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The Best Ways to Child-proof a Toilet.

Whether you currently have young children or your children are now much older, you know that when you hear “Uh, oh…” from another room that you’re in for an unexpected surprise (and not necessarily in a good way, either).

One of the prime spots for kids to “surprise” their parents is with various plumbing fixtures from around the house. Whether it’s the bathroom sink or bathtub, something can always go wrong — especially when it comes to the toilet. If you’re looking to prevent a plumbing disaster from happening, here’s how to avoid a problem:

Show How a Flush Works

If your child is using the “grown-up” toilet, then it’s important to show them that flushing requires only one push on the toilet’s handle — not multiple. Sometimes, children will be enamored by what a flush can do and will push the handle more than once — which could cause a flood, in a worst-case scenario. To prevent this from happening, make it a rule that they’re only to flush once, or must call you in to flush for them when they’re done.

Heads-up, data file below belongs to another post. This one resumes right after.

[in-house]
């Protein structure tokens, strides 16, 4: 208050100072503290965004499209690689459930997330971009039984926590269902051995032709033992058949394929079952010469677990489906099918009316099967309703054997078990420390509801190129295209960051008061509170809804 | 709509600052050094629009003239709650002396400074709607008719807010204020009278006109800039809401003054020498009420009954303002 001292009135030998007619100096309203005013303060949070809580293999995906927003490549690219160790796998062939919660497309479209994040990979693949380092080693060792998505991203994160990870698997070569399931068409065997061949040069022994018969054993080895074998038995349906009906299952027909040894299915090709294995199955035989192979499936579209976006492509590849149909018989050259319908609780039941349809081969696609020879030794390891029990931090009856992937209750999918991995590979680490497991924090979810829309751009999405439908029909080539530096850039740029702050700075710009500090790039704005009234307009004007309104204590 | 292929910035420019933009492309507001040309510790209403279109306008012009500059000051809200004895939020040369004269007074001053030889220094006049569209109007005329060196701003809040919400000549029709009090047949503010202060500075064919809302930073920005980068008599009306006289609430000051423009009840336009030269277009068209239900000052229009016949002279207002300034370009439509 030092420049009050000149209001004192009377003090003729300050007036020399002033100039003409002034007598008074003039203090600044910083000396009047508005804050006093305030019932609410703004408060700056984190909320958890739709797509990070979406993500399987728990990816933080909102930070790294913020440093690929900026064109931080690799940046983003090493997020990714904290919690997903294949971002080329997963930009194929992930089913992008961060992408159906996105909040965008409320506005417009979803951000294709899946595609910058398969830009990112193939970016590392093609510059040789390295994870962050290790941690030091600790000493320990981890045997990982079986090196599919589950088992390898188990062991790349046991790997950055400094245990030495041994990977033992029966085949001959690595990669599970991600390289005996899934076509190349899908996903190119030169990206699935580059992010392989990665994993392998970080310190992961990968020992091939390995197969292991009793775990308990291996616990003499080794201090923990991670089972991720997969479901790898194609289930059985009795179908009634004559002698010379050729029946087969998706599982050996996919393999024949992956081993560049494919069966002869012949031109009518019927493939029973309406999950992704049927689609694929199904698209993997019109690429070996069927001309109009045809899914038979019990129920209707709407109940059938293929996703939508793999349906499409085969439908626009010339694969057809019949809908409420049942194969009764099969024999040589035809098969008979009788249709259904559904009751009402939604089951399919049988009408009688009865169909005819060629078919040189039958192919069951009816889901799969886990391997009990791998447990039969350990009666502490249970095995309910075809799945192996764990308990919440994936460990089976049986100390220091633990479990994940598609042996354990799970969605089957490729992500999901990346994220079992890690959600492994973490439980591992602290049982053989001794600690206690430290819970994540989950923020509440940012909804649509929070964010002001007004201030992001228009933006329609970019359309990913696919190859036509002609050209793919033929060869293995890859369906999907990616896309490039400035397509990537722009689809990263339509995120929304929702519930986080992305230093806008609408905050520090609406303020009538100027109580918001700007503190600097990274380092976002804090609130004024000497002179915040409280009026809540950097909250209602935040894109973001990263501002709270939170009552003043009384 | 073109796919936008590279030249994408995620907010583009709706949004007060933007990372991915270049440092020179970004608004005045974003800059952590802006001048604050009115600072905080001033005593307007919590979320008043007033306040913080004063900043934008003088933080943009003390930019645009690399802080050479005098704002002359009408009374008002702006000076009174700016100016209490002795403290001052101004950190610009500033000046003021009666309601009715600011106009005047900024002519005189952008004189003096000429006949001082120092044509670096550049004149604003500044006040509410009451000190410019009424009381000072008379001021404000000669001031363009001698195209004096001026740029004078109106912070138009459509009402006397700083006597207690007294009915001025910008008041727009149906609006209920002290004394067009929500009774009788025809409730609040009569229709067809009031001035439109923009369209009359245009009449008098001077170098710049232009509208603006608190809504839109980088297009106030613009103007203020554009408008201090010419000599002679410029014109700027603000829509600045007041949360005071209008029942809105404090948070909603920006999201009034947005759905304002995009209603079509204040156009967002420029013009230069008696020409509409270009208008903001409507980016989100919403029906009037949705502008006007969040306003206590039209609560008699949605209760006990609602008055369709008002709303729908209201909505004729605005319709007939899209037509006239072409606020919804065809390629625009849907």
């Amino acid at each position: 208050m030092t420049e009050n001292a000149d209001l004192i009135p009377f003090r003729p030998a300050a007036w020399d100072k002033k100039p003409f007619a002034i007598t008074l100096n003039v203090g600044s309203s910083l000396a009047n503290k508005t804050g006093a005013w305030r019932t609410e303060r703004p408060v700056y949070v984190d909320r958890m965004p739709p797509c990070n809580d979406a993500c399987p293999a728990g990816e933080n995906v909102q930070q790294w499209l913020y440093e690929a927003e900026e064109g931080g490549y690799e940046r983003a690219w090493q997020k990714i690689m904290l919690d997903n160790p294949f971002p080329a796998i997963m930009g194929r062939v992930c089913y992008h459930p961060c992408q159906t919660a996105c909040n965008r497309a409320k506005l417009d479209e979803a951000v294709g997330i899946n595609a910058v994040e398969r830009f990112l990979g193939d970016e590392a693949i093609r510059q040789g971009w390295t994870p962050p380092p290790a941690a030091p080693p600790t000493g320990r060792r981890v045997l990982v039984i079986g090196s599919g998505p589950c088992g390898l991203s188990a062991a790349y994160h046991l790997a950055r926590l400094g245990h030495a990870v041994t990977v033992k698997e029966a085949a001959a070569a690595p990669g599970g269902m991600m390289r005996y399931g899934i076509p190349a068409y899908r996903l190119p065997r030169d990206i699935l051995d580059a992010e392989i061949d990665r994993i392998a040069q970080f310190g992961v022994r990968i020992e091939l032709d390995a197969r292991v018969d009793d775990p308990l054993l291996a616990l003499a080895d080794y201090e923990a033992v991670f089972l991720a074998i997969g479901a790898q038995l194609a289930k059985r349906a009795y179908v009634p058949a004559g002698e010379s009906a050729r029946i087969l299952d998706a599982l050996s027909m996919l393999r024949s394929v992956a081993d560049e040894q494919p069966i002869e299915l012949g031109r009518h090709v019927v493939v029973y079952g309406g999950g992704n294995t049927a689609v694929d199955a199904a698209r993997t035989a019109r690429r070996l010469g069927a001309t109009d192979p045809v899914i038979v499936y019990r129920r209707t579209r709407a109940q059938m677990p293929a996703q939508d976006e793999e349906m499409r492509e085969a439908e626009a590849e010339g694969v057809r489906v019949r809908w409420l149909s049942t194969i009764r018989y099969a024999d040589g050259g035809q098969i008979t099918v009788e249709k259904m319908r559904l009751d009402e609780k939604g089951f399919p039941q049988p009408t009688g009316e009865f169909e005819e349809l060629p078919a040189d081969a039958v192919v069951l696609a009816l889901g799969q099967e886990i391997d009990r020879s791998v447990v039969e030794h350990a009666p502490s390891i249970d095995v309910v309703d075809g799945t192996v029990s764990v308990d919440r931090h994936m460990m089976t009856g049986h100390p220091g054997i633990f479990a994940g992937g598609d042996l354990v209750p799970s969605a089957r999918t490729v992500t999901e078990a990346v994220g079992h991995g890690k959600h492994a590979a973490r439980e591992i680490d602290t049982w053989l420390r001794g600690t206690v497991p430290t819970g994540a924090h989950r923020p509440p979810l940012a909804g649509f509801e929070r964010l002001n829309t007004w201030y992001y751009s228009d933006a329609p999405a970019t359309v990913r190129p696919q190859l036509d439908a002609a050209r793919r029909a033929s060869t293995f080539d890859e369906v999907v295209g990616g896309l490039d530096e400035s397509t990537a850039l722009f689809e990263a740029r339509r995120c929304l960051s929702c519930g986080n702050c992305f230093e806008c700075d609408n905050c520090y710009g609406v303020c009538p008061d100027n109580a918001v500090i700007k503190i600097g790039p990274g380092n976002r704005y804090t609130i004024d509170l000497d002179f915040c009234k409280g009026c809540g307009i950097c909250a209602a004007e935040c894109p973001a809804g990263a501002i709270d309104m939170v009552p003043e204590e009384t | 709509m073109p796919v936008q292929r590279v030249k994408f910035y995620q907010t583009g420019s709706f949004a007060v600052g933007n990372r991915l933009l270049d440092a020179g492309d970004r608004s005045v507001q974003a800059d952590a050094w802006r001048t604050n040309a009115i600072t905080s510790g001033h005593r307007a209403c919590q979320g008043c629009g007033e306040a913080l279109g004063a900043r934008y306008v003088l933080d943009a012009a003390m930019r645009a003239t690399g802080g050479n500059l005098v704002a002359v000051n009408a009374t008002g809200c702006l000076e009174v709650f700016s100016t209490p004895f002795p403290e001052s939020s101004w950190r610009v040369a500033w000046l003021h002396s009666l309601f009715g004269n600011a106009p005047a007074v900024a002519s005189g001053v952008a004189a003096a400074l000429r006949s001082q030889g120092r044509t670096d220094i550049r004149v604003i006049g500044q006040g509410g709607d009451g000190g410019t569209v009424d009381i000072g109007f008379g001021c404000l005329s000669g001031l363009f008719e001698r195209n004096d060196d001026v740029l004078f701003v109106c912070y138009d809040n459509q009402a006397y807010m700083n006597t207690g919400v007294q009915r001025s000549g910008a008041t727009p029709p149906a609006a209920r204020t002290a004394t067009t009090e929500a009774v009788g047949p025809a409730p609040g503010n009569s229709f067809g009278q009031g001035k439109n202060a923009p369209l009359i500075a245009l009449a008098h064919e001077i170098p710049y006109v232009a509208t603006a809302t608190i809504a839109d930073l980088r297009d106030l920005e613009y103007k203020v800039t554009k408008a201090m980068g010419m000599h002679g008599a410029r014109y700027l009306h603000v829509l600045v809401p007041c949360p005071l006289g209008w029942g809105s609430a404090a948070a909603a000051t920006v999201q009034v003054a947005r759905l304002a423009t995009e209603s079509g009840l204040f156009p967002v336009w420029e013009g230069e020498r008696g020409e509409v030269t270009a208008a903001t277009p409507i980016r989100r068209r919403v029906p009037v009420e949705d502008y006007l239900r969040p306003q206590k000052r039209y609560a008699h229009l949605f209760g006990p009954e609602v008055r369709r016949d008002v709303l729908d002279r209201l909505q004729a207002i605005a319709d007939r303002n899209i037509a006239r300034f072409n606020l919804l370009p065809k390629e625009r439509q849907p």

Turn the Water Valve Off

Just like most plumbing fixtures in your home, a toilet is equipped with a water valve that can be turned off. If your child still thinks the toilet requires multiple flushes or you’re afraid of that pesky potential plumbing problem, then turning this valve off will be your best bet. To do this, you’ll want to locate the water valve, which is typically located behind your toilet, towards the bottom.

Once off, the water will cease flowing to your toilet and your child won’t be able to flush. However, you will have to turn the valve back on and flush for them — which is better than having water pouring out over the rim of the bowl.

Install a Toilet Seat Lock

If you’re not a fan of shutting the water off, or if your child is still overflushing to see the water run, then it’s best to turn to a toilet seat lock. No, this isn’t like a typical padlock in your backyard, but a little, inexpensive device that will lock the toilet bowl’s lid from opening.

Once your child enters the restroom, they won’t be able to open the lid and look at the water. Of course, you’ll need to unlock the lid before they use the bathroom, so it’s wise to tell them to ask you when they have to use the lavatory, before another problem occurs.

Did Your Child Overflush and Cause a Plumbing Problem on Your Hands?

If you run into any problems with your home’s plumbing, heating, or cooling, and prefer to forgo the DIY route, our technicians are here to help! Visit our website to learn more about the services that we offer here at Pipe Wrench Plumbing, Heating & Cooling, Inc., or call (865) 518-7008 to speak with a representative directly.